A leading demographer today blamed a lack of interstate migration for low house prices.

He says South-East Queenslanders have had a tough time since the Global Financial Crisis but there is good news on the way.

Rebekah Ison reports.


Queensland used to attract more than 30,000 migrants from interstate.

In the last two years that figure has dropped to less than 10,000.

He says Queensland’s property success is dependent on the markets of other states.

Bernard Salt, Demographer: “People are confident of selling their house in Hornsby or Kograh crystalising value and converting it to residential property in Queensland.”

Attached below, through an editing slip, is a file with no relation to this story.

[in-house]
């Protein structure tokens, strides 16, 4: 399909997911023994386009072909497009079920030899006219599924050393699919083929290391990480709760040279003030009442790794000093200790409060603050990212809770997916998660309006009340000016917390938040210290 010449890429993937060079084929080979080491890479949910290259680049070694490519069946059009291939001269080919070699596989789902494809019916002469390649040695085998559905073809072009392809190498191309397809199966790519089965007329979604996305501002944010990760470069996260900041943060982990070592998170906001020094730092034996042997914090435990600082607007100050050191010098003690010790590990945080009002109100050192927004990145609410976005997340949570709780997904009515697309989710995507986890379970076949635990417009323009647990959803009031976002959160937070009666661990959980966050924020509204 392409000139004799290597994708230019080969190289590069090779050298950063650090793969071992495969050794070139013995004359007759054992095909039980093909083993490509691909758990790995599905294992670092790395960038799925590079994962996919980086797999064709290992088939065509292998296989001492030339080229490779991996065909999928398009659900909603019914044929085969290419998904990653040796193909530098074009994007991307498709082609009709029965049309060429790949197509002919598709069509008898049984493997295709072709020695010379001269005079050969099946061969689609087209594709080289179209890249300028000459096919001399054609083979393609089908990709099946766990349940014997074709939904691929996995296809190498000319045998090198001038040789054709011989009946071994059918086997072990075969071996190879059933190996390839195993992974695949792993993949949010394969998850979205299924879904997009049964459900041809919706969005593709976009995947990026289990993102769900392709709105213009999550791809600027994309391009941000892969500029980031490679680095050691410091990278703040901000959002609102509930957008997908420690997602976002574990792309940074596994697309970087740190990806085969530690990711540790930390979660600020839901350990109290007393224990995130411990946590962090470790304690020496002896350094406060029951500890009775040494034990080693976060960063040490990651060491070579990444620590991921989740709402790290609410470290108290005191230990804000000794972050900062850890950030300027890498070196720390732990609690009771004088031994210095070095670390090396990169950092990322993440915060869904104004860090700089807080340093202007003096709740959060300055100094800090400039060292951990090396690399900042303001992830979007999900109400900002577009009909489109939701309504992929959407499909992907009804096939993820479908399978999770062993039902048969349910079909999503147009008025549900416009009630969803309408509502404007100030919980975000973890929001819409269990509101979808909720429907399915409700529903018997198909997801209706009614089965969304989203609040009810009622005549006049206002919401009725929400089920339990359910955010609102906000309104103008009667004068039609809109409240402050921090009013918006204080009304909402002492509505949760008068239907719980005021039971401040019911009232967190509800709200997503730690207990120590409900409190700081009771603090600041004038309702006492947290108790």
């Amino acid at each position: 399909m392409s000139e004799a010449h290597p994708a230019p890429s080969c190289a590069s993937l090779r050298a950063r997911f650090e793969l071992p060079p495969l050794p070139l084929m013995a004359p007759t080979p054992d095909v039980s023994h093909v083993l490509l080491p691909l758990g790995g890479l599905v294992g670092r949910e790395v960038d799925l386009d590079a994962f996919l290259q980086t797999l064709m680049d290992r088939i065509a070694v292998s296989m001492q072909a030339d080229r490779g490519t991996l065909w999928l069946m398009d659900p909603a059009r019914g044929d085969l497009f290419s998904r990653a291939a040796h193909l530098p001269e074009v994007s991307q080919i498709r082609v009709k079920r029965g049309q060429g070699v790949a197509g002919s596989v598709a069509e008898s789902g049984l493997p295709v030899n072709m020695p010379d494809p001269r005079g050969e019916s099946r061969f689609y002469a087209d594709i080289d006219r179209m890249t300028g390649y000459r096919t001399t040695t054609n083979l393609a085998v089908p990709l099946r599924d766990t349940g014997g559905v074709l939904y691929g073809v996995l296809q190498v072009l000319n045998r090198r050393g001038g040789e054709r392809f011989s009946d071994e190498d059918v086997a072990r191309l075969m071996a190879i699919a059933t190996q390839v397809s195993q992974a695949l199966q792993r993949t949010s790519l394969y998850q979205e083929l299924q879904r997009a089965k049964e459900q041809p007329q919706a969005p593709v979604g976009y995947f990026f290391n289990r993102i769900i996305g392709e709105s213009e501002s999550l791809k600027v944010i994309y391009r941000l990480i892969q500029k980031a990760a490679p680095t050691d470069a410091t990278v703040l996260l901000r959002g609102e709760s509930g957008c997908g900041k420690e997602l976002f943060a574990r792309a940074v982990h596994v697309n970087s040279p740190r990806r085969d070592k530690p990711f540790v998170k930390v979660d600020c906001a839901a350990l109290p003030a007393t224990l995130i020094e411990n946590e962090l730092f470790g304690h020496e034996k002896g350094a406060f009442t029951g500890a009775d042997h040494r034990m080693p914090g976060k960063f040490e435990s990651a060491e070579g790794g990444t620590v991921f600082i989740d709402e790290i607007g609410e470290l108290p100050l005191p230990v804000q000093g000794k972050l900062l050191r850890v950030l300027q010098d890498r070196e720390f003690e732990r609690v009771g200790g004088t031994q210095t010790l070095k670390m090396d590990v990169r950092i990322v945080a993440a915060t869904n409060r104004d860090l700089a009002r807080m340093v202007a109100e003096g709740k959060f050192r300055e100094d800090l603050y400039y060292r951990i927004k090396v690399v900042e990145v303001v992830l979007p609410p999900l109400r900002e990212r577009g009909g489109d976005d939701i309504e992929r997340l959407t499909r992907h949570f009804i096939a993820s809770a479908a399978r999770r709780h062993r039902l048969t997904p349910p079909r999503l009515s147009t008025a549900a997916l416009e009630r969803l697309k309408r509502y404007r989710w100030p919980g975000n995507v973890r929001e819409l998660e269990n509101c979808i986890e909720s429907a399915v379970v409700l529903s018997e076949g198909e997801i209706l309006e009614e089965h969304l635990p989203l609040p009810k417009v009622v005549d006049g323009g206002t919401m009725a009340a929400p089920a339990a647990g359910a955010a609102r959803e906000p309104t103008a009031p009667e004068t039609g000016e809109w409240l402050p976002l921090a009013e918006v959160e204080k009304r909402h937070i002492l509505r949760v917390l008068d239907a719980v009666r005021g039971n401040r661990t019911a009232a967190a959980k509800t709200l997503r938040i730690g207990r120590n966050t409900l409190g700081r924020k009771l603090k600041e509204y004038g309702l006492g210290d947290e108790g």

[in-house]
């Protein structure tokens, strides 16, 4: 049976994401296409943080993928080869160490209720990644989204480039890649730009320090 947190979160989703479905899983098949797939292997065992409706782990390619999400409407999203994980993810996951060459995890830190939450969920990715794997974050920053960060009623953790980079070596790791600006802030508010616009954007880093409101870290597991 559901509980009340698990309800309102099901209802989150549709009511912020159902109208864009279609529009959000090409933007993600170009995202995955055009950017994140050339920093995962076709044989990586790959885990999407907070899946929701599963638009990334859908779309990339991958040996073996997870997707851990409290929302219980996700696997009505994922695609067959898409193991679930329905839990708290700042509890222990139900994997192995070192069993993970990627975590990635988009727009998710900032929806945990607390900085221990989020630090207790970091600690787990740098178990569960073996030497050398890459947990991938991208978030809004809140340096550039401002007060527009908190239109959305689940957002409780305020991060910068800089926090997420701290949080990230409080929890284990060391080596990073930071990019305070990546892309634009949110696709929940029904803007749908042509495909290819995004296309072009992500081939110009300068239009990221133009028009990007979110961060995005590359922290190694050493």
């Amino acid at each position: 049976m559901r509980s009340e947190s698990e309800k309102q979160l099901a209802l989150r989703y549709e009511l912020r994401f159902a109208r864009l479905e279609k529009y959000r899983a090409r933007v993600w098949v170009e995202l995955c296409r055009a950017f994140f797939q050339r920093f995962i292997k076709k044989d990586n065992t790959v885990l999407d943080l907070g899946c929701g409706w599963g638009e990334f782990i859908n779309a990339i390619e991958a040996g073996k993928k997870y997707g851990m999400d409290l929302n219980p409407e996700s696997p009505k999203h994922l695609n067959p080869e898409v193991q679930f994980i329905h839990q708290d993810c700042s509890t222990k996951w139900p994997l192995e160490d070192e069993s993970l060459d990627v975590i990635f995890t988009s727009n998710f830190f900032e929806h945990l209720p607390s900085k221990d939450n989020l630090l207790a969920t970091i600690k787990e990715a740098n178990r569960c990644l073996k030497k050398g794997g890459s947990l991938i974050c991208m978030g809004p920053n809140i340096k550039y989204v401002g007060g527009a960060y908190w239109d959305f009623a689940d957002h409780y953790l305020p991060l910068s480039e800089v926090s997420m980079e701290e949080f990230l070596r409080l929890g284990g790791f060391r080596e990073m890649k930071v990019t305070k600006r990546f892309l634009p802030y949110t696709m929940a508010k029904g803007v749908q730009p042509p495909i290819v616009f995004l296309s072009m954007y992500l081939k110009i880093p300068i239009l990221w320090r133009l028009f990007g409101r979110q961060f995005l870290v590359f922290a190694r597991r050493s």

Developing costs also play a part.

Chris Mountford, Deputy Executive Director of Australian Property Council Qld: “The costs of providing infrastructure are much higher than in other states and these things add up to making Queensland I guess a more difficult place to do business.”

Queensland is also attracting one generation in particular.

Baby boomers make up nearly one third of the state’s population and that is set to grow. The Australian Bureau of Statistics predict one 1.3 million more will call Queensland home by 2021.

The oldest baby boomers will turn 65 next year and many of them are leaving the workforce.

Bernard Salt says we can expect a turn around within the next few years.

Bernard Salt, Demographer: “Queensland property will remain in the doldrums. I certainly see that throughout the balance of 2011 but have great hopes for 2012.

Rebekah Ison, QUT News.